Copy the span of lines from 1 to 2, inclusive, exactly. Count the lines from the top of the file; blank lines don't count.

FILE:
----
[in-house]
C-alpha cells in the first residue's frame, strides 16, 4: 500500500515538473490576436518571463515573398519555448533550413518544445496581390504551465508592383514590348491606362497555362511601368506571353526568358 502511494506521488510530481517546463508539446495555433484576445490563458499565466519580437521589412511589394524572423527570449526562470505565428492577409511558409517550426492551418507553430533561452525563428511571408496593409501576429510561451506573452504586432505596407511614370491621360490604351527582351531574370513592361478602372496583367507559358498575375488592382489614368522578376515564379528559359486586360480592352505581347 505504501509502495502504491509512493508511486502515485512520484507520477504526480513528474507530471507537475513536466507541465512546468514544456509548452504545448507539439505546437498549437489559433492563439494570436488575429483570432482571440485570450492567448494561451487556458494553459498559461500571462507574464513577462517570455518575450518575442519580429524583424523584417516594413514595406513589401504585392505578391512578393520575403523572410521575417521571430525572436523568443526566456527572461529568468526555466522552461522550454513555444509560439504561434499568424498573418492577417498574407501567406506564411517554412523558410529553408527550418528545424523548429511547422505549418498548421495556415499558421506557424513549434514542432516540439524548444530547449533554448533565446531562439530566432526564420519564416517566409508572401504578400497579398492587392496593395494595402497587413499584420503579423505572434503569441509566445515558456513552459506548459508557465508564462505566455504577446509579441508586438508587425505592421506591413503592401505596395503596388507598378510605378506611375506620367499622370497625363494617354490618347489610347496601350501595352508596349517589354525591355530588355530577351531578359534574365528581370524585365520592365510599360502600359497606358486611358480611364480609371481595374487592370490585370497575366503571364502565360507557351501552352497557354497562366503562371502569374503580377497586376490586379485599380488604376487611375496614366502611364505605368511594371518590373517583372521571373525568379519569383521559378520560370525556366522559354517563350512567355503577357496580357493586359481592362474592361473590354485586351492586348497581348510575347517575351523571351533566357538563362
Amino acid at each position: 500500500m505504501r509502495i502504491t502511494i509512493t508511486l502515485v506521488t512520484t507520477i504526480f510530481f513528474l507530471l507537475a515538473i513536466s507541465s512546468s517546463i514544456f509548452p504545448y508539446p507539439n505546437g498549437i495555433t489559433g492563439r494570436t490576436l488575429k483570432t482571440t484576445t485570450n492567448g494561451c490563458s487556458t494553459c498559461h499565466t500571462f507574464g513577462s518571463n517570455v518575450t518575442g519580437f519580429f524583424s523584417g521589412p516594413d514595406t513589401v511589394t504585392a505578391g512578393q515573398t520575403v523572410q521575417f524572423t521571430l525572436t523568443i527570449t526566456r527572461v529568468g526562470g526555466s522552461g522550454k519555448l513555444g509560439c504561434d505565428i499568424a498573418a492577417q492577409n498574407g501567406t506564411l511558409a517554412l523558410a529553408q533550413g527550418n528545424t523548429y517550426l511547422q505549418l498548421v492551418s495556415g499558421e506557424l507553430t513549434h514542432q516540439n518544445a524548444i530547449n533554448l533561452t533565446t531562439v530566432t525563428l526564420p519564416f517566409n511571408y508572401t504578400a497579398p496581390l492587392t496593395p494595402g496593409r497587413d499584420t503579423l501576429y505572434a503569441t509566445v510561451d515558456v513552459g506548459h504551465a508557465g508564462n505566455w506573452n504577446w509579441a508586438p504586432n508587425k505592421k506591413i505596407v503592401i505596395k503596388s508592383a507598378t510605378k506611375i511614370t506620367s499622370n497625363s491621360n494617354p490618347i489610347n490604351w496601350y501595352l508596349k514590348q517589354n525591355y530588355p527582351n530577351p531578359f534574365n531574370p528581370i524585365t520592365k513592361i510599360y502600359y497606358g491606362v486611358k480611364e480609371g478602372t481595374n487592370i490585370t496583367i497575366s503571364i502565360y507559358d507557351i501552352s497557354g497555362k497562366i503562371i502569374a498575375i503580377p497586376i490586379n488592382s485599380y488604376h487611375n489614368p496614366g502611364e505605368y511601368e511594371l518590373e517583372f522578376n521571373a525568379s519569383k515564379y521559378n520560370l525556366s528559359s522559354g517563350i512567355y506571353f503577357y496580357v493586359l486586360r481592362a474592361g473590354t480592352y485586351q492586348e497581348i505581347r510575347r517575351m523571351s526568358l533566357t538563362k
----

[in-house]
C-alpha cells in the first residue's frame, strides 16, 4: 500500500515538473490576436518571463515573398519555448533550413518544445496581390504551465508592383514590348491606362497555362511601368506571353526568358 502511494506521488510530481517546463508539446495555433484576445490563458499565466519580437521589412511589394524572423527570449526562470505565428492577409511558409517550426492551418507553430533561452525563428511571408496593409501576429510561451506573452504586432505596407511614370491621360490604351527582351531574370513592361478602372496583367507559358498575375488592382489614368522578376515564379528559359486586360480592352505581347 505504501509502495502504491509512493508511486502515485512520484507520477504526480513528474507530471507537475513536466507541465512546468514544456509548452504545448507539439505546437498549437489559433492563439494570436488575429483570432482571440485570450492567448494561451487556458494553459498559461500571462507574464513577462517570455518575450518575442519580429524583424523584417516594413514595406513589401504585392505578391512578393520575403523572410521575417521571430525572436523568443526566456527572461529568468526555466522552461522550454513555444509560439504561434499568424498573418492577417498574407501567406506564411517554412523558410529553408527550418528545424523548429511547422505549418498548421495556415499558421506557424513549434514542432516540439524548444530547449533554448533565446531562439530566432526564420519564416517566409508572401504578400497579398492587392496593395494595402497587413499584420503579423505572434503569441509566445515558456513552459506548459508557465508564462505566455504577446509579441508586438508587425505592421506591413503592401505596395503596388507598378510605378506611375506620367499622370497625363494617354490618347489610347496601350501595352508596349517589354525591355530588355530577351531578359534574365528581370524585365520592365510599360502600359497606358486611358480611364480609371481595374487592370490585370497575366503571364502565360507557351501552352497557354497562366503562371502569374503580377497586376490586379485599380488604376487611375496614366502611364505605368511594371518590373517583372521571373525568379519569383521559378520560370525556366522559354517563350512567355503577357496580357493586359481592362474592361473590354485586351492586348497581348510575347517575351523571351533566357538563362